When a college freshman is about to leave home, it’s easy for student and parents to go all out to meet every conceivable dorm room need. Parents should resist the urge to express how much they’ll miss their son or daughter by splurging on an extravagant shopping binge. While it’s important to give your college student a friendly place to come back to at the end of a long night of studying — you don’t need to spend a lot of money.
Talking about dorm furnishings is a great reason for new students to contact roommates. Dividing up the purchases they’ll use in common, such as a mini-fridge or microwave, can save both families money and establish a sense of teamwork from the beginning. But don’t forget to consult the school rules before shopping.
College is a new beginning, but that doesn’t mean every last dorm room furnishing must be new. Students away from home for the first time often find it comforting to have a reading lamp, throw rug or beanbag chair that’s been with them since they were in preschool. Of course, this option is easier if you can drive your child to college.
Because dorms have to accommodate everyone’s needs, they almost always have extra-long twin beds. The start of every school year finds a number of families scrambling to buy bedding at the last minute because they brought the wrong size sheets. Online discount outlets feature special sheet sets made for college dorms.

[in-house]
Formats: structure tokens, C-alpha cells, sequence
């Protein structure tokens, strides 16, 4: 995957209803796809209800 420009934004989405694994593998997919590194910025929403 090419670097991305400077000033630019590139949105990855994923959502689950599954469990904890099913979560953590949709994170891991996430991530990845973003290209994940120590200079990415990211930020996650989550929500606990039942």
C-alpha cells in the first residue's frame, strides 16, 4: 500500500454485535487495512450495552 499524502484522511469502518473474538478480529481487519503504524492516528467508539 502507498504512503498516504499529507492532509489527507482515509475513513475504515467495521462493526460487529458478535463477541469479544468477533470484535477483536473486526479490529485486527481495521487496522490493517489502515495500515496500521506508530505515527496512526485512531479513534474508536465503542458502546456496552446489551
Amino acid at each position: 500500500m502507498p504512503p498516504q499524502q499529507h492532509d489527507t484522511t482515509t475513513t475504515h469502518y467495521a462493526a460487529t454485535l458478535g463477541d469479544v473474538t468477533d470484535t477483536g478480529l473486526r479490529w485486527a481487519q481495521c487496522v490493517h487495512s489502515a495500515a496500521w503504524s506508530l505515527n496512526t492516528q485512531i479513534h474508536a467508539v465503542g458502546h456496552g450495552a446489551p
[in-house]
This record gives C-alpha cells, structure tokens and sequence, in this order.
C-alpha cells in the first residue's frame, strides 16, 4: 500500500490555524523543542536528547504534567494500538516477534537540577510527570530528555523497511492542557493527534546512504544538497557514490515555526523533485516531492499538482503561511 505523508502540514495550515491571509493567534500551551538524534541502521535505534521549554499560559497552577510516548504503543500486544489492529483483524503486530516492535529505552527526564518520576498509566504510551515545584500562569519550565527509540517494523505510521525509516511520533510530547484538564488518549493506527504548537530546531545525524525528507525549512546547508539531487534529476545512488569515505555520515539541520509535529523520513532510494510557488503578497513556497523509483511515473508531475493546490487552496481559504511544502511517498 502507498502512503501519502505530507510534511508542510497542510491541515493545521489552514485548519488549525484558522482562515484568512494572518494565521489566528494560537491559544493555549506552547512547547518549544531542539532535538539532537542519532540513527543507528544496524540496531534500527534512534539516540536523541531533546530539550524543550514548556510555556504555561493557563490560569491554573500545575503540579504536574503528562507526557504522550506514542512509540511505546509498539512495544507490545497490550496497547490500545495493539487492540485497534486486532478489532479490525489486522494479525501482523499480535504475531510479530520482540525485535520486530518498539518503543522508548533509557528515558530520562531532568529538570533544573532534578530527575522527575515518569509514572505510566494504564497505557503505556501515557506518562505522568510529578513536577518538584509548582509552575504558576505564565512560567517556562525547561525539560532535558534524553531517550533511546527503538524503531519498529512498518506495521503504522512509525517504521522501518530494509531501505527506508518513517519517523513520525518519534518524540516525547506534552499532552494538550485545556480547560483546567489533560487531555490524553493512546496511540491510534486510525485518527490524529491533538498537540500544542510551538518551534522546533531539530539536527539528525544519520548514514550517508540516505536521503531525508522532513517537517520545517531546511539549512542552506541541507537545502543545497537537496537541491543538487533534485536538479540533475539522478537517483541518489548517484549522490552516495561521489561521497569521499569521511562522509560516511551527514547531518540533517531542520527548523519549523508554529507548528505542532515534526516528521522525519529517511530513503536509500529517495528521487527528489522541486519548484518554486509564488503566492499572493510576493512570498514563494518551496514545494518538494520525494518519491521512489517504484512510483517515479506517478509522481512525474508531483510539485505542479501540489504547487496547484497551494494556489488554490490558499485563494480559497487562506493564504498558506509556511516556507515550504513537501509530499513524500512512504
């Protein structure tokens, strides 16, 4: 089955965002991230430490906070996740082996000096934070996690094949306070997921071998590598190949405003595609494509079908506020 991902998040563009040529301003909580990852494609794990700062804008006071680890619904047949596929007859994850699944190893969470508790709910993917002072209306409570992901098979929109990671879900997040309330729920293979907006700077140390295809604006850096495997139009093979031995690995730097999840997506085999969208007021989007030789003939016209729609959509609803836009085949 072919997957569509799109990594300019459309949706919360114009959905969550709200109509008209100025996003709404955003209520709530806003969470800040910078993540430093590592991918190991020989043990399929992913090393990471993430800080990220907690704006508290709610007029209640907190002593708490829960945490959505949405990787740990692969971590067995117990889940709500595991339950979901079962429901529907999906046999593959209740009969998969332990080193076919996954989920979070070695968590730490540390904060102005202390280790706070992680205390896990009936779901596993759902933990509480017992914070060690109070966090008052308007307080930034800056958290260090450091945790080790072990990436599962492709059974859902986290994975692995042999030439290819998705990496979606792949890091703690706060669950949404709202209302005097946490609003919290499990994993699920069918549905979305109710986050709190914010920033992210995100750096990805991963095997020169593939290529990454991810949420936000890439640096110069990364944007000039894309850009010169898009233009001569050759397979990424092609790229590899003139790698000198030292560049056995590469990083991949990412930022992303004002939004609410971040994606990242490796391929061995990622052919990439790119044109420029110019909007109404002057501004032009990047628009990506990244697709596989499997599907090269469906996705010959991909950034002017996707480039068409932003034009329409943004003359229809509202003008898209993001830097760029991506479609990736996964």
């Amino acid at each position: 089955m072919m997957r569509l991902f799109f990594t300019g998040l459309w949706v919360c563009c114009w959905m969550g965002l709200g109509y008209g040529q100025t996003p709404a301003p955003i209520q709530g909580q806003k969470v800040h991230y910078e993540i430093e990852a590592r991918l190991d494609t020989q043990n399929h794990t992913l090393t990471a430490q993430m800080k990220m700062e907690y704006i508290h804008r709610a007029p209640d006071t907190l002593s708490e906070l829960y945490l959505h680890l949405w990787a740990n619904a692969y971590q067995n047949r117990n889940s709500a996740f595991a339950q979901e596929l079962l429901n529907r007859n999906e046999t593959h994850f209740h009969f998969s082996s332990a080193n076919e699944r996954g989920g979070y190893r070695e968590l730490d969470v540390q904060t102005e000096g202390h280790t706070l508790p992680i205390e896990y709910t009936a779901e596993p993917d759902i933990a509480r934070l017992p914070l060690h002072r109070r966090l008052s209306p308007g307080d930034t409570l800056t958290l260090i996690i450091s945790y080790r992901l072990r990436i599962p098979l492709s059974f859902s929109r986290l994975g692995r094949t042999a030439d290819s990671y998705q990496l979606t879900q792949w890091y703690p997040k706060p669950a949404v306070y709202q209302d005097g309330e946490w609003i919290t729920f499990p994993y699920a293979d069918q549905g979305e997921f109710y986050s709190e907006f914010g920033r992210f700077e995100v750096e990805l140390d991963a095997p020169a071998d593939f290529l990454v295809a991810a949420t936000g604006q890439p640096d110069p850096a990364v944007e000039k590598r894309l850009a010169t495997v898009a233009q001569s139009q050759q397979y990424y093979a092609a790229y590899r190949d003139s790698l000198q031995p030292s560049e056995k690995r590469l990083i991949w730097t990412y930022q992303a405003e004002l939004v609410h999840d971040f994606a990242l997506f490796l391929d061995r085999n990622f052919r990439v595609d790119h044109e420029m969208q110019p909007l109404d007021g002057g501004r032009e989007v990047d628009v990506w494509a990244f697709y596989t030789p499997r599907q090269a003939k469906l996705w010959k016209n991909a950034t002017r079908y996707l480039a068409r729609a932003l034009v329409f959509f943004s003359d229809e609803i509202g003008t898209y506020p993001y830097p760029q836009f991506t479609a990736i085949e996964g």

Late summer is prime yard-sale season, and a leisurely shopping day together may be the perfect excuse to enjoy the company of your child before he moves away. Interesting storage containers, lightweight mirrors and novelty wastebaskets are just a few examples of second-hand objects you can often buy for a song.
Once you help your child move into his room, you’ll inevitably discover there are items you’ve forgotten. Plan some time to drive to a low-cost shopping center and pick up the last-minute necessities together; if your student has to buy soap or ink cartridges at the college bookstore, he will pay a premium.
Creating a living space independently is an important milestone of growing up. Your young adult child will be eager to express his individuality with dorm room decorations, so it’s best to set a budget and let him make his own choices.
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